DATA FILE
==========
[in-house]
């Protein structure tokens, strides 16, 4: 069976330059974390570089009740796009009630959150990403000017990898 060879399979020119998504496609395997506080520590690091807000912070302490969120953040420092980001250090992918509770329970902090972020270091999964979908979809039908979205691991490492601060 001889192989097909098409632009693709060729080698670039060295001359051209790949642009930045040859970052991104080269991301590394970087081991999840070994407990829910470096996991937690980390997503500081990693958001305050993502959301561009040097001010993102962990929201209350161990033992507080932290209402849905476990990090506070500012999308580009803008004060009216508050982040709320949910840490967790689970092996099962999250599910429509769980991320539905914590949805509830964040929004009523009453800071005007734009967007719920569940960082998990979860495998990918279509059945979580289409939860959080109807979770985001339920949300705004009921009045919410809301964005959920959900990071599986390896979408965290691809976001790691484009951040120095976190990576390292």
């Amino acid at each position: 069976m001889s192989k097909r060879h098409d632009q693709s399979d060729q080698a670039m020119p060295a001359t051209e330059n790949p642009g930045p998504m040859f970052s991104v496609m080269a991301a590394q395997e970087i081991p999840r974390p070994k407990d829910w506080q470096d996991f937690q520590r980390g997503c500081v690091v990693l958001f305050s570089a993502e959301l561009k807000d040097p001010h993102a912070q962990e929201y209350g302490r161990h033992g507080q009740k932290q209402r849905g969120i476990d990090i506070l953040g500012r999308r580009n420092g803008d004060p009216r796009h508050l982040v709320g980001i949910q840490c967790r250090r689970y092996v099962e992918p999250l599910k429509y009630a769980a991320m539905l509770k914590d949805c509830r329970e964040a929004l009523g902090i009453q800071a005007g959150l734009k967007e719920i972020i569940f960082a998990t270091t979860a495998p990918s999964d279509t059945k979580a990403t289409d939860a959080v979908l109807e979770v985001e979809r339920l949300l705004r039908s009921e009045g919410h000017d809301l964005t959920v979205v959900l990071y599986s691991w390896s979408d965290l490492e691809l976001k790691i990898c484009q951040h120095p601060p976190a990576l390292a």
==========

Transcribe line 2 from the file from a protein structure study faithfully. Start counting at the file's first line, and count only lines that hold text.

């Protein structure tokens, strides 16, 4: 069976330059974390570089009740796009009630959150990403000017990898 060879399979020119998504496609395997506080520590690091807000912070302490969120953040420092980001250090992918509770329970902090972020270091999964979908979809039908979205691991490492601060 001889192989097909098409632009693709060729080698670039060295001359051209790949642009930045040859970052991104080269991301590394970087081991999840070994407990829910470096996991937690980390997503500081990693958001305050993502959301561009040097001010993102962990929201209350161990033992507080932290209402849905476990990090506070500012999308580009803008004060009216508050982040709320949910840490967790689970092996099962999250599910429509769980991320539905914590949805509830964040929004009523009453800071005007734009967007719920569940960082998990979860495998990918279509059945979580289409939860959080109807979770985001339920949300705004009921009045919410809301964005959920959900990071599986390896979408965290691809976001790691484009951040120095976190990576390292």